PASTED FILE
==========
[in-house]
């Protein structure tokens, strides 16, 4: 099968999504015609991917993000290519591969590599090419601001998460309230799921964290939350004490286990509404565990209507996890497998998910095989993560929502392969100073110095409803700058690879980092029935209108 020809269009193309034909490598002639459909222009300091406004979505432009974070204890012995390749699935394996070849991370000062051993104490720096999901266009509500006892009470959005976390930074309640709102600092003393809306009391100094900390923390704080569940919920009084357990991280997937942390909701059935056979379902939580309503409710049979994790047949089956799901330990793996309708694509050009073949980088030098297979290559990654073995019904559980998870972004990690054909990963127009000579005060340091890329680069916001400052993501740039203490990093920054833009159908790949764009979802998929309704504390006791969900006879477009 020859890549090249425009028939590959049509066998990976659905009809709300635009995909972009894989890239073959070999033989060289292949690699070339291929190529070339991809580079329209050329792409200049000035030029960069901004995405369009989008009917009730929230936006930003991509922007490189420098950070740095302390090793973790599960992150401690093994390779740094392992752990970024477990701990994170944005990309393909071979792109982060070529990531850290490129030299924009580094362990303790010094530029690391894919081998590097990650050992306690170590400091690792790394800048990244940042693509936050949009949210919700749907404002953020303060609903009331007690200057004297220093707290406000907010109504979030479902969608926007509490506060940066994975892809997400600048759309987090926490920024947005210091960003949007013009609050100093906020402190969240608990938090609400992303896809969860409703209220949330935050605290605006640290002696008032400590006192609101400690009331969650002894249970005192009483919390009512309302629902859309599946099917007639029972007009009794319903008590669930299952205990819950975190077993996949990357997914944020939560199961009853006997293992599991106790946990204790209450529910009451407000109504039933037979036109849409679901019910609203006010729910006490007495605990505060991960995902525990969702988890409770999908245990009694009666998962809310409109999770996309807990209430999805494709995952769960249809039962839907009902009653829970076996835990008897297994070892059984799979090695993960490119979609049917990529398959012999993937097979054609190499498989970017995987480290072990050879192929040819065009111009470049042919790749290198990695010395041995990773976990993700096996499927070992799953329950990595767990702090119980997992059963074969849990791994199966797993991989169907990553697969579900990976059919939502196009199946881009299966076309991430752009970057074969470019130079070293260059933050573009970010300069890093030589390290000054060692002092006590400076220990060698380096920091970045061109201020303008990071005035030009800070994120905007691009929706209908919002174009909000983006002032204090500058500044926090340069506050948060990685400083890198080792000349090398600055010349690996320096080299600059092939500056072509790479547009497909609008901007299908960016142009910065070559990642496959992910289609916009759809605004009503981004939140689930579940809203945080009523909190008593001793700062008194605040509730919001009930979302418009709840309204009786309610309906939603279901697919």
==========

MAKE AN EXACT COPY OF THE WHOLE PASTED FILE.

[in-house]
């Protein structure tokens, strides 16, 4: 099968999504015609991917993000290519591969590599090419601001998460309230799921964290939350004490286990509404565990209507996890497998998910095989993560929502392969100073110095409803700058690879980092029935209108 020809269009193309034909490598002639459909222009300091406004979505432009974070204890012995390749699935394996070849991370000062051993104490720096999901266009509500006892009470959005976390930074309640709102600092003393809306009391100094900390923390704080569940919920009084357990991280997937942390909701059935056979379902939580309503409710049979994790047949089956799901330990793996309708694509050009073949980088030098297979290559990654073995019904559980998870972004990690054909990963127009000579005060340091890329680069916001400052993501740039203490990093920054833009159908790949764009979802998929309704504390006791969900006879477009 020859890549090249425009028939590959049509066998990976659905009809709300635009995909972009894989890239073959070999033989060289292949690699070339291929190529070339991809580079329209050329792409200049000035030029960069901004995405369009989008009917009730929230936006930003991509922007490189420098950070740095302390090793973790599960992150401690093994390779740094392992752990970024477990701990994170944005990309393909071979792109982060070529990531850290490129030299924009580094362990303790010094530029690391894919081998590097990650050992306690170590400091690792790394800048990244940042693509936050949009949210919700749907404002953020303060609903009331007690200057004297220093707290406000907010109504979030479902969608926007509490506060940066994975892809997400600048759309987090926490920024947005210091960003949007013009609050100093906020402190969240608990938090609400992303896809969860409703209220949330935050605290605006640290002696008032400590006192609101400690009331969650002894249970005192009483919390009512309302629902859309599946099917007639029972007009009794319903008590669930299952205990819950975190077993996949990357997914944020939560199961009853006997293992599991106790946990204790209450529910009451407000109504039933037979036109849409679901019910609203006010729910006490007495605990505060991960995902525990969702988890409770999908245990009694009666998962809310409109999770996309807990209430999805494709995952769960249809039962839907009902009653829970076996835990008897297994070892059984799979090695993960490119979609049917990529398959012999993937097979054609190499498989970017995987480290072990050879192929040819065009111009470049042919790749290198990695010395041995990773976990993700096996499927070992799953329950990595767990702090119980997992059963074969849990791994199966797993991989169907990553697969579900990976059919939502196009199946881009299966076309991430752009970057074969470019130079070293260059933050573009970010300069890093030589390290000054060692002092006590400076220990060698380096920091970045061109201020303008990071005035030009800070994120905007691009929706209908919002174009909000983006002032204090500058500044926090340069506050948060990685400083890198080792000349090398600055010349690996320096080299600059092939500056072509790479547009497909609008901007299908960016142009910065070559990642496959992910289609916009759809605004009503981004939140689930579940809203945080009523909190008593001793700062008194605040509730919001009930979302418009709840309204009786309610309906939603279901697919």